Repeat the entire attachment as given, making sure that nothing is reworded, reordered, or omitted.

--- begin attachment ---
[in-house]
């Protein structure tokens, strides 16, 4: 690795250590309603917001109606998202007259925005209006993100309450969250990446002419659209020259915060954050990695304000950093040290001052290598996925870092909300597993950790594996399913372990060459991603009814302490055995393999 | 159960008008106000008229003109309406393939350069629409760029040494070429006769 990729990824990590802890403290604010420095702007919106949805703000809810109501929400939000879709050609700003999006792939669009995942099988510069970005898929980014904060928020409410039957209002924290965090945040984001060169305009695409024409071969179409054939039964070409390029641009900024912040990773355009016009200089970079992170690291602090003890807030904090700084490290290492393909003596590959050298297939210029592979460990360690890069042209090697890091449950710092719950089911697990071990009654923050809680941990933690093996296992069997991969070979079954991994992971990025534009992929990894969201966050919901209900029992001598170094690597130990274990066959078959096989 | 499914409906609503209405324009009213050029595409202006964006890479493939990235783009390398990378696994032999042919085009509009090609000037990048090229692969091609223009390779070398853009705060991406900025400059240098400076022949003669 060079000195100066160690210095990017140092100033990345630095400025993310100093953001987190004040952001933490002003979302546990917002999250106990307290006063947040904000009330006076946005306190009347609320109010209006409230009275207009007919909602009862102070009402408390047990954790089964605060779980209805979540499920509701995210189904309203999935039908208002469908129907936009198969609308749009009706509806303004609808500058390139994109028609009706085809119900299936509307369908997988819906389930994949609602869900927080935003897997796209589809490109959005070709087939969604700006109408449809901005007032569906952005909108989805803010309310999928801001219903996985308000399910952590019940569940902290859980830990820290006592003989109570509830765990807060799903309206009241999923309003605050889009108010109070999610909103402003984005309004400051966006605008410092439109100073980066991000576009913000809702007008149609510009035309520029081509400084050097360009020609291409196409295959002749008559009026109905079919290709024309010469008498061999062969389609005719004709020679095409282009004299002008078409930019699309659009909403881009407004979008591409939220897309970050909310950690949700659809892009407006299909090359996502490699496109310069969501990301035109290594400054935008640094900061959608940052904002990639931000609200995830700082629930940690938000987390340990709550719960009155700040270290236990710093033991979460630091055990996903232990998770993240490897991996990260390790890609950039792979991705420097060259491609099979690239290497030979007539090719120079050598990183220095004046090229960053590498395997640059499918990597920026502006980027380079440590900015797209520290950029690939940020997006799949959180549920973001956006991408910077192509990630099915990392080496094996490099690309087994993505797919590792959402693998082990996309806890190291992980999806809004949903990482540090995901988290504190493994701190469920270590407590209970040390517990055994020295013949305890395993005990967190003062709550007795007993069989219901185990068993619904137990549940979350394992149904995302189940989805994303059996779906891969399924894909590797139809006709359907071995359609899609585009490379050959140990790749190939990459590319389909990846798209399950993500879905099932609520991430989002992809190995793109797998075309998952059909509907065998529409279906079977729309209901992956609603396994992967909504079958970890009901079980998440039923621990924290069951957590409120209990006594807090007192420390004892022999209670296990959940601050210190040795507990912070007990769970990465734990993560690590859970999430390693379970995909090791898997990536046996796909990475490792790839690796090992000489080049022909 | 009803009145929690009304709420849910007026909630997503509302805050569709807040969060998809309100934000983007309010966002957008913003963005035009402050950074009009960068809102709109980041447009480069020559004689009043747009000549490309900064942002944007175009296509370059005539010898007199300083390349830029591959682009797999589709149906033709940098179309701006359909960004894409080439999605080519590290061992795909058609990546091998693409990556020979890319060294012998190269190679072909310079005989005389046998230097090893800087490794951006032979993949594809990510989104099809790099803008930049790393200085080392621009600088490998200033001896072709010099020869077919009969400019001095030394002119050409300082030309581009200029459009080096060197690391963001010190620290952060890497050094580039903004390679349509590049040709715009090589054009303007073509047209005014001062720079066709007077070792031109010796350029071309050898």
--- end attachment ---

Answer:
[in-house]
């Protein structure tokens, strides 16, 4: 690795250590309603917001109606998202007259925005209006993100309450969250990446002419659209020259915060954050990695304000950093040290001052290598996925870092909300597993950790594996399913372990060459991603009814302490055995393999 | 159960008008106000008229003109309406393939350069629409760029040494070429006769 990729990824990590802890403290604010420095702007919106949805703000809810109501929400939000879709050609700003999006792939669009995942099988510069970005898929980014904060928020409410039957209002924290965090945040984001060169305009695409024409071969179409054939039964070409390029641009900024912040990773355009016009200089970079992170690291602090003890807030904090700084490290290492393909003596590959050298297939210029592979460990360690890069042209090697890091449950710092719950089911697990071990009654923050809680941990933690093996296992069997991969070979079954991994992971990025534009992929990894969201966050919901209900029992001598170094690597130990274990066959078959096989 | 499914409906609503209405324009009213050029595409202006964006890479493939990235783009390398990378696994032999042919085009509009090609000037990048090229692969091609223009390779070398853009705060991406900025400059240098400076022949003669 060079000195100066160690210095990017140092100033990345630095400025993310100093953001987190004040952001933490002003979302546990917002999250106990307290006063947040904000009330006076946005306190009347609320109010209006409230009275207009007919909602009862102070009402408390047990954790089964605060779980209805979540499920509701995210189904309203999935039908208002469908129907936009198969609308749009009706509806303004609808500058390139994109028609009706085809119900299936509307369908997988819906389930994949609602869900927080935003897997796209589809490109959005070709087939969604700006109408449809901005007032569906952005909108989805803010309310999928801001219903996985308000399910952590019940569940902290859980830990820290006592003989109570509830765990807060799903309206009241999923309003605050889009108010109070999610909103402003984005309004400051966006605008410092439109100073980066991000576009913000809702007008149609510009035309520029081509400084050097360009020609291409196409295959002749008559009026109905079919290709024309010469008498061999062969389609005719004709020679095409282009004299002008078409930019699309659009909403881009407004979008591409939220897309970050909310950690949700659809892009407006299909090359996502490699496109310069969501990301035109290594400054935008640094900061959608940052904002990639931000609200995830700082629930940690938000987390340990709550719960009155700040270290236990710093033991979460630091055990996903232990998770993240490897991996990260390790890609950039792979991705420097060259491609099979690239290497030979007539090719120079050598990183220095004046090229960053590498395997640059499918990597920026502006980027380079440590900015797209520290950029690939940020997006799949959180549920973001956006991408910077192509990630099915990392080496094996490099690309087994993505797919590792959402693998082990996309806890190291992980999806809004949903990482540090995901988290504190493994701190469920270590407590209970040390517990055994020295013949305890395993005990967190003062709550007795007993069989219901185990068993619904137990549940979350394992149904995302189940989805994303059996779906891969399924894909590797139809006709359907071995359609899609585009490379050959140990790749190939990459590319389909990846798209399950993500879905099932609520991430989002992809190995793109797998075309998952059909509907065998529409279906079977729309209901992956609603396994992967909504079958970890009901079980998440039923621990924290069951957590409120209990006594807090007192420390004892022999209670296990959940601050210190040795507990912070007990769970990465734990993560690590859970999430390693379970995909090791898997990536046996796909990475490792790839690796090992000489080049022909 | 009803009145929690009304709420849910007026909630997503509302805050569709807040969060998809309100934000983007309010966002957008913003963005035009402050950074009009960068809102709109980041447009480069020559004689009043747009000549490309900064942002944007175009296509370059005539010898007199300083390349830029591959682009797999589709149906033709940098179309701006359909960004894409080439999605080519590290061992795909058609990546091998693409990556020979890319060294012998190269190679072909310079005989005389046998230097090893800087490794951006032979993949594809990510989104099809790099803008930049790393200085080392621009600088490998200033001896072709010099020869077919009969400019001095030394002119050409300082030309581009200029459009080096060197690391963001010190620290952060890497050094580039903004390679349509590049040709715009090589054009303007073509047209005014001062720079066709007077070792031109010796350029071309050898």